Warzel said that he discovered an error message on his computer indicating that myhis HP OfficeJet Pro had been remotely disabled by the company. The outfit's website told him that the credit card used to sign up for HP's Instant Ink cartridge-refill programme had expired, and the company had effectively bricked his device.
Instant Ink is a monthly subscription programme that purports to monitor one's printer usage and ink levels and automatically send new cartridges when they run low. However, Warzel discovered that the fee was not for the ink itself but for the number of pages printed.
"Like others, I signed up in haste during the printer-setup process, only slightly aware of what I was purchasing. Getting ink delivered when I need it sounded convenient enough to me," he admitted.
HP is onto something here. It charges a monthly fee without ink having to be used. So if the person prints only 20 pages a month, HP still gets paid for the full wack. If it doesn't then it just switches off the printer.
Warzel was miffed that he paid $200 for a machine stocked with full ink cartridges which was hardly used but rendered useless by Hewlett-Packard, a tech corporation with a $28 billion market cap at the time of writing, because I had failed to make a monthly payment for a service intended to deliver new printer cartridges that I did not need.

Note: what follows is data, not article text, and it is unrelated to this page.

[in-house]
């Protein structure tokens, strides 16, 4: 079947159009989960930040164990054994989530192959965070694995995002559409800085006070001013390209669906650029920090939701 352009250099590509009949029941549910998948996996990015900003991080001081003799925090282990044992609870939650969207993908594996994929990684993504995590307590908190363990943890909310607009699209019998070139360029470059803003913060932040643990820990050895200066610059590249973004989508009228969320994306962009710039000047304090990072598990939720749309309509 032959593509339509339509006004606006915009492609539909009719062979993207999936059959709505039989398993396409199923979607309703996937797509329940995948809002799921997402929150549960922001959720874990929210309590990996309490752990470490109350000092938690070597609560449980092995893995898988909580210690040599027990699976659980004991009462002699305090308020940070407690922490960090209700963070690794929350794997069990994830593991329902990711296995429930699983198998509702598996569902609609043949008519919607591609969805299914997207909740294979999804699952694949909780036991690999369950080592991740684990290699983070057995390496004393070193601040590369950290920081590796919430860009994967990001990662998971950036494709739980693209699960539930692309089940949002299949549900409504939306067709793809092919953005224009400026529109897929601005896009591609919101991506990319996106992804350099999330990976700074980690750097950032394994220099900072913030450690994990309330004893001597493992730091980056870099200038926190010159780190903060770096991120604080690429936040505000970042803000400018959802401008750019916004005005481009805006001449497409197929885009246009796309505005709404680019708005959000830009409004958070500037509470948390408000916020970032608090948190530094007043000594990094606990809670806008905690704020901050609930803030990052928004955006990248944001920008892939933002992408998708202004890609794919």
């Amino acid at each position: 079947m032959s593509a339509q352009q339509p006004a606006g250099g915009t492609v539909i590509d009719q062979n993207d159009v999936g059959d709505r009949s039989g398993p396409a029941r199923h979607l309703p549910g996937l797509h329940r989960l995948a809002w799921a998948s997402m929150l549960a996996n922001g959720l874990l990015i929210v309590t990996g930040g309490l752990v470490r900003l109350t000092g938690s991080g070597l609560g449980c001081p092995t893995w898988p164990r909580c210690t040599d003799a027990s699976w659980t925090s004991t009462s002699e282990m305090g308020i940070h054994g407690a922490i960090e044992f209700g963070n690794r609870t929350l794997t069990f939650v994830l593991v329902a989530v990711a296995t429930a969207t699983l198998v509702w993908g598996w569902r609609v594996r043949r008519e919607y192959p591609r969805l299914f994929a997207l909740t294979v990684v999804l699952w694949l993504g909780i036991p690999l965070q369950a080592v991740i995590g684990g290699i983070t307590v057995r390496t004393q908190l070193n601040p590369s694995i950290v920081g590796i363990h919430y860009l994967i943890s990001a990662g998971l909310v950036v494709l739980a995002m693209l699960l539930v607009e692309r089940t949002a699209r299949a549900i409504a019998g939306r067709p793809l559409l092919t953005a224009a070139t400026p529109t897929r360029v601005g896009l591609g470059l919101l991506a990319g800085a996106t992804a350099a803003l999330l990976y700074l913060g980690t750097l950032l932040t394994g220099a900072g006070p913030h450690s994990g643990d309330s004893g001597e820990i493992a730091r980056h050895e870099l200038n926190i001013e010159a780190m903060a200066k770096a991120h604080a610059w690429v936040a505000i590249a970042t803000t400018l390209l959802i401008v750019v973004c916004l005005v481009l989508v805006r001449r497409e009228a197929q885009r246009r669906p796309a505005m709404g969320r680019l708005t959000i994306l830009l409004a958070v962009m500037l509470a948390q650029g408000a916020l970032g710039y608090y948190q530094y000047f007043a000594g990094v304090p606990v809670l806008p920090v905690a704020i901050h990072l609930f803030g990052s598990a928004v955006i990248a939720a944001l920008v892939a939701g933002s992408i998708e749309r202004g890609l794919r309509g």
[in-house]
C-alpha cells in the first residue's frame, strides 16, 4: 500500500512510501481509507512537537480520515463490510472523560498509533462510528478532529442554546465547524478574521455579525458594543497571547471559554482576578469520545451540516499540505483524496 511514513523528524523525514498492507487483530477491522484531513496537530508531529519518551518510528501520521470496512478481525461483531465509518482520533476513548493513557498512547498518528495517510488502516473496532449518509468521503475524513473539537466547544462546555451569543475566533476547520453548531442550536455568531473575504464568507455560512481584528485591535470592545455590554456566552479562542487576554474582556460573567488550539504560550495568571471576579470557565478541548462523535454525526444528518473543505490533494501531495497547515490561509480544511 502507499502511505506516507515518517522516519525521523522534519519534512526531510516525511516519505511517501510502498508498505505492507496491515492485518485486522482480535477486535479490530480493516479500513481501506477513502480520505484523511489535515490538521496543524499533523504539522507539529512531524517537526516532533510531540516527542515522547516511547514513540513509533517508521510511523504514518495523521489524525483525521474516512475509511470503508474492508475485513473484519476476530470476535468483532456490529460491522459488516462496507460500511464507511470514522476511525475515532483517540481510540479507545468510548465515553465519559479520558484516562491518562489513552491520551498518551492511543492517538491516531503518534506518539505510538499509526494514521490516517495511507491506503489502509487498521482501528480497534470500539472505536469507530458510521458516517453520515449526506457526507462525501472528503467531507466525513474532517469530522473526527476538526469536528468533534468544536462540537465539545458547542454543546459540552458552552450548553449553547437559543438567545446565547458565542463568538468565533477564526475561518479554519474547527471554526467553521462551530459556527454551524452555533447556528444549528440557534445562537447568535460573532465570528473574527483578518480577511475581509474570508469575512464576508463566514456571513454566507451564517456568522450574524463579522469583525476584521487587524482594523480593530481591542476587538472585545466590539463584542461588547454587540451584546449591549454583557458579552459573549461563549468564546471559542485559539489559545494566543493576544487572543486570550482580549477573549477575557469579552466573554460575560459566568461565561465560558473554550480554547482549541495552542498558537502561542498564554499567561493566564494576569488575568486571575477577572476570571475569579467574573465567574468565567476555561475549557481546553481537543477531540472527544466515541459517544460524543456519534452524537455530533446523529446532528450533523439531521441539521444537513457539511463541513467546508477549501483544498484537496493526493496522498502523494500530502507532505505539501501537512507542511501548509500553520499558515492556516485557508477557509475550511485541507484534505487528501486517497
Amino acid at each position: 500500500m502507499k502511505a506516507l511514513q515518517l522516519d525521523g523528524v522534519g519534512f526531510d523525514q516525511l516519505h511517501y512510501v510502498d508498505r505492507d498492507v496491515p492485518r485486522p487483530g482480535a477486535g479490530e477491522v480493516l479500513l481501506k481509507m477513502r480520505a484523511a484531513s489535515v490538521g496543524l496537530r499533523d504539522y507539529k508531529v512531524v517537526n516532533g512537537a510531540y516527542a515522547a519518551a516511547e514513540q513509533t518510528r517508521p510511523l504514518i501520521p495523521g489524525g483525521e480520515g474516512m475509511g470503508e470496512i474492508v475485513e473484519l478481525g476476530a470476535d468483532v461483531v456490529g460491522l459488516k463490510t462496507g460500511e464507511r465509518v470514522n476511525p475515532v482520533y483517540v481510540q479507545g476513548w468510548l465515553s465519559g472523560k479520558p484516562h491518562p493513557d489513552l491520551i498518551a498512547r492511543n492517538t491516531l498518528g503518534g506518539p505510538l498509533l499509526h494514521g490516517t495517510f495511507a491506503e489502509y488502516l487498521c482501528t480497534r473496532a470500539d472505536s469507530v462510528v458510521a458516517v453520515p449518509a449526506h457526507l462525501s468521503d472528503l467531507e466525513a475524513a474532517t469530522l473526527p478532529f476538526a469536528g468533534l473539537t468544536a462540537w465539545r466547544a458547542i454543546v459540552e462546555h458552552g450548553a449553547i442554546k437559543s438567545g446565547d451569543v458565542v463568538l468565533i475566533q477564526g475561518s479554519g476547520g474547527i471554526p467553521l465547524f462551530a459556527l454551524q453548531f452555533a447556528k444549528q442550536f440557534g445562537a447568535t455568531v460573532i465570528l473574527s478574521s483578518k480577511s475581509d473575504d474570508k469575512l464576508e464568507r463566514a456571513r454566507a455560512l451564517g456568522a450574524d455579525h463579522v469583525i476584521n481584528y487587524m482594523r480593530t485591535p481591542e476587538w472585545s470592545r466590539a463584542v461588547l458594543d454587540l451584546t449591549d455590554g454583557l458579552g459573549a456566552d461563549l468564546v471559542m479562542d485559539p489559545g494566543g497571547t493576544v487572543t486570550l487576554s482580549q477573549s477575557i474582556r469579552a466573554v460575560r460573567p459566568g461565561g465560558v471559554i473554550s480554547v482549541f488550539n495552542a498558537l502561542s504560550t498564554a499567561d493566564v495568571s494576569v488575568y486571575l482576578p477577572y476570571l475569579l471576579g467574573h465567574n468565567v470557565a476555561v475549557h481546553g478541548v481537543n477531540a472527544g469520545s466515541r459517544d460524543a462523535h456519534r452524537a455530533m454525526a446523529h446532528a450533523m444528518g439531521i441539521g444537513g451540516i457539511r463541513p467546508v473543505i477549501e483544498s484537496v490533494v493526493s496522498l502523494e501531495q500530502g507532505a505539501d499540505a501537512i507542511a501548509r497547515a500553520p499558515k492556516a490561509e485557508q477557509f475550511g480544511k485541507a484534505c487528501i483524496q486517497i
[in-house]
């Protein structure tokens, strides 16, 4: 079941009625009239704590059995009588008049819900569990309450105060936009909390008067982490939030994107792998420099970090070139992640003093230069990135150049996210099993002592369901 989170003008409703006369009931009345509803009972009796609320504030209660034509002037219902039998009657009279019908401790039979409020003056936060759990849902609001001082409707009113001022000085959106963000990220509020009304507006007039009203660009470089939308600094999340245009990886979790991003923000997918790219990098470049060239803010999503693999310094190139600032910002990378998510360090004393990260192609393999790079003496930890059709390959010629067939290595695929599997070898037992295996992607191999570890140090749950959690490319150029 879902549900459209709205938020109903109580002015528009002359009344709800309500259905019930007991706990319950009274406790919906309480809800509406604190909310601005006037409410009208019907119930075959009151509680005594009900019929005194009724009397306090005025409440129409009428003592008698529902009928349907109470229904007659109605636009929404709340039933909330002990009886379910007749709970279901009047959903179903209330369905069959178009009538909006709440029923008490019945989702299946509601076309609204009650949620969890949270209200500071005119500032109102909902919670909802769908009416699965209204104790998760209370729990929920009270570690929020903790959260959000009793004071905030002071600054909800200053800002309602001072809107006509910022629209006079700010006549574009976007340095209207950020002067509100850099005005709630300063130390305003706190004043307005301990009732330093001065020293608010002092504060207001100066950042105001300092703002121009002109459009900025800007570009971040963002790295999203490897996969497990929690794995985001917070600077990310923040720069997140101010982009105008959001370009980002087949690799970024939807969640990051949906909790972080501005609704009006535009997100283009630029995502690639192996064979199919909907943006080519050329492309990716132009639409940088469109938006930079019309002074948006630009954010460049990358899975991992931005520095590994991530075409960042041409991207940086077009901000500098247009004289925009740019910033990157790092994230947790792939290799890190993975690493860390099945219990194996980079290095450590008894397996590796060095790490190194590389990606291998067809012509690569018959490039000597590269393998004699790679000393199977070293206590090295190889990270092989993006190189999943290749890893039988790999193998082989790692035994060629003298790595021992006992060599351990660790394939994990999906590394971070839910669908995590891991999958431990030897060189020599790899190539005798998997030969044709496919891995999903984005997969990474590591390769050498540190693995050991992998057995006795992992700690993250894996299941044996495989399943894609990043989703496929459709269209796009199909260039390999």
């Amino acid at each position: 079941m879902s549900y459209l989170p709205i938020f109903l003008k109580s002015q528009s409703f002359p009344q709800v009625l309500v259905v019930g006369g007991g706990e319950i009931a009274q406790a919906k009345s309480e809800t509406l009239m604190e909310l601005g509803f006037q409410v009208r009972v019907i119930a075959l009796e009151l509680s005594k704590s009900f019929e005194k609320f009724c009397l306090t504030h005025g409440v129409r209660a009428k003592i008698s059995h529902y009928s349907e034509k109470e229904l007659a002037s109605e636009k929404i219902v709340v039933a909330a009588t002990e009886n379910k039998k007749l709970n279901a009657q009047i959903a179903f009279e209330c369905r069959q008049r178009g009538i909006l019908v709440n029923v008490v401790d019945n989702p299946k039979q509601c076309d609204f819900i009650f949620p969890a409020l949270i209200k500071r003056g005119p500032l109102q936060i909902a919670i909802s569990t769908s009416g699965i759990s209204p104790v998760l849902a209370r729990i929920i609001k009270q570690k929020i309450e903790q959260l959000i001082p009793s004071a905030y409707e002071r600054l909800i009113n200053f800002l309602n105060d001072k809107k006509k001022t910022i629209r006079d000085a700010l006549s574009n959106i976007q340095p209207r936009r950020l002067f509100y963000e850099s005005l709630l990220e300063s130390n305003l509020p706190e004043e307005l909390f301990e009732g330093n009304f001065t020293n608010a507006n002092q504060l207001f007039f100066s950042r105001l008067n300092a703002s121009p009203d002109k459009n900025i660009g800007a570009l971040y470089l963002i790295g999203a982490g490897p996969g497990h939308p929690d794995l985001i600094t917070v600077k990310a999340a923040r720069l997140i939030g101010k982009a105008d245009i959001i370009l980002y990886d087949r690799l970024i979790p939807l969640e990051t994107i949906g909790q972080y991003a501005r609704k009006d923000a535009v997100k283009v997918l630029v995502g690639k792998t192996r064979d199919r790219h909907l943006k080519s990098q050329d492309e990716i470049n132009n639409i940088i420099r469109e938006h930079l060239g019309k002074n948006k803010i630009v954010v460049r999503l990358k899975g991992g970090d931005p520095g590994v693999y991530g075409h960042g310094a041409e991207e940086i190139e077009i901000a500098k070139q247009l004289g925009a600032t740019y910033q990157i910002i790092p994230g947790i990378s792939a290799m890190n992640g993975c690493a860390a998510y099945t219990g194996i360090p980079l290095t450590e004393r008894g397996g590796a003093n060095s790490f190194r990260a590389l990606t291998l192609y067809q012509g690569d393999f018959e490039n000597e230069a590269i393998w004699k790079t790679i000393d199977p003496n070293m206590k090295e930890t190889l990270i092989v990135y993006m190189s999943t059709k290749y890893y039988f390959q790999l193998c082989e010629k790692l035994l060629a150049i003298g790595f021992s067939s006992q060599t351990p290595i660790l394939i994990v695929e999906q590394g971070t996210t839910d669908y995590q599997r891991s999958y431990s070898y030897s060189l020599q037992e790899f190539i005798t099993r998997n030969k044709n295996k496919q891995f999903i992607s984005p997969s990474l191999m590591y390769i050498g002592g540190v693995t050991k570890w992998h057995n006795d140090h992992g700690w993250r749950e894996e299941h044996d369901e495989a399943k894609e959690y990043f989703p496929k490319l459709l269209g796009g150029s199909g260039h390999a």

Reddit and Twitter are full of complaints about the "service" and there is a pending class-action lawsuit in California alleges that the Instant Ink program has "significant catches" and does not deliver new cartridges on time or allow those enrolled to use cartridges purchased outside the subscription service, rendering the consumer frequently unable to print.
Parker Truax, a spokesperson for HP, told me, "Instant Ink cartridges will continue working until the end of the current billing cycle in which [a customer cancels]. To continue printing after they discontinue their Instant Ink subscription and their billing cycle ends, they can purchase and use HP original Standard or XL cartridges."
"Nobody told me that if I canceled, then all those cartridges would stop working," complains another owner of an HP printer cited in the article. "I guess this is our future, where your printer ink spies on you."
While this is a lesson in reading the Terms and Conditions, it is also a warning that hardware as a service is pointless for consumers who would be daft to sign up for it.